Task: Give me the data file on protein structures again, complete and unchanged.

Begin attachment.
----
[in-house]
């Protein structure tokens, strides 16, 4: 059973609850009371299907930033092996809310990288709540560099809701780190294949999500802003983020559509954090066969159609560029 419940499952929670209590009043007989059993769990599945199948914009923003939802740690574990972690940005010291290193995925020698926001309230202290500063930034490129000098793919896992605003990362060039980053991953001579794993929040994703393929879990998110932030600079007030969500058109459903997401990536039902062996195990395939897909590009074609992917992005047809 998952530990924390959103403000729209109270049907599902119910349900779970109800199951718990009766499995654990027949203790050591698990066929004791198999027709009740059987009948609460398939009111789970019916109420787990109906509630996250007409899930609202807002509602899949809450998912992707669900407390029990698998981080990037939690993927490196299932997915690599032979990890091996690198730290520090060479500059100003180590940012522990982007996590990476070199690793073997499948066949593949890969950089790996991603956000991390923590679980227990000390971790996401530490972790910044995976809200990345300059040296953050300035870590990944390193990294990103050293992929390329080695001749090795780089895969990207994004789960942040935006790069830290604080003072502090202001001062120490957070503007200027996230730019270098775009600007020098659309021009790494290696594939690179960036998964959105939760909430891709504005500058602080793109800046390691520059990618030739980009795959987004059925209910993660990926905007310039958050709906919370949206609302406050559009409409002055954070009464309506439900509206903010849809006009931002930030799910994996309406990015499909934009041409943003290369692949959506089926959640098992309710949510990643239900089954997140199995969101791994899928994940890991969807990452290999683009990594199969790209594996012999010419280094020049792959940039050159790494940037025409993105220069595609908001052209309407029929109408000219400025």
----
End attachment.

[in-house]
């Protein structure tokens, strides 16, 4: 059973609850009371299907930033092996809310990288709540560099809701780190294949999500802003983020559509954090066969159609560029 419940499952929670209590009043007989059993769990599945199948914009923003939802740690574990972690940005010291290193995925020698926001309230202290500063930034490129000098793919896992605003990362060039980053991953001579794993929040994703393929879990998110932030600079007030969500058109459903997401990536039902062996195990395939897909590009074609992917992005047809 998952530990924390959103403000729209109270049907599902119910349900779970109800199951718990009766499995654990027949203790050591698990066929004791198999027709009740059987009948609460398939009111789970019916109420787990109906509630996250007409899930609202807002509602899949809450998912992707669900407390029990698998981080990037939690993927490196299932997915690599032979990890091996690198730290520090060479500059100003180590940012522990982007996590990476070199690793073997499948066949593949890969950089790996991603956000991390923590679980227990000390971790996401530490972790910044995976809200990345300059040296953050300035870590990944390193990294990103050293992929390329080695001749090795780089895969990207994004789960942040935006790069830290604080003072502090202001001062120490957070503007200027996230730019270098775009600007020098659309021009790494290696594939690179960036998964959105939760909430891709504005500058602080793109800046390691520059990618030739980009795959987004059925209910993660990926905007310039958050709906919370949206609302406050559009409409002055954070009464309506439900509206903010849809006009931002930030799910994996309406990015499909934009041409943003290369692949959506089926959640098992309710949510990643239900089954997140199995969101791994899928994940890991969807990452290999683009990594199969790209594996012999010419280094020049792959940039050159790494940037025409993105220069595609908001052209309407029929109408000219400025």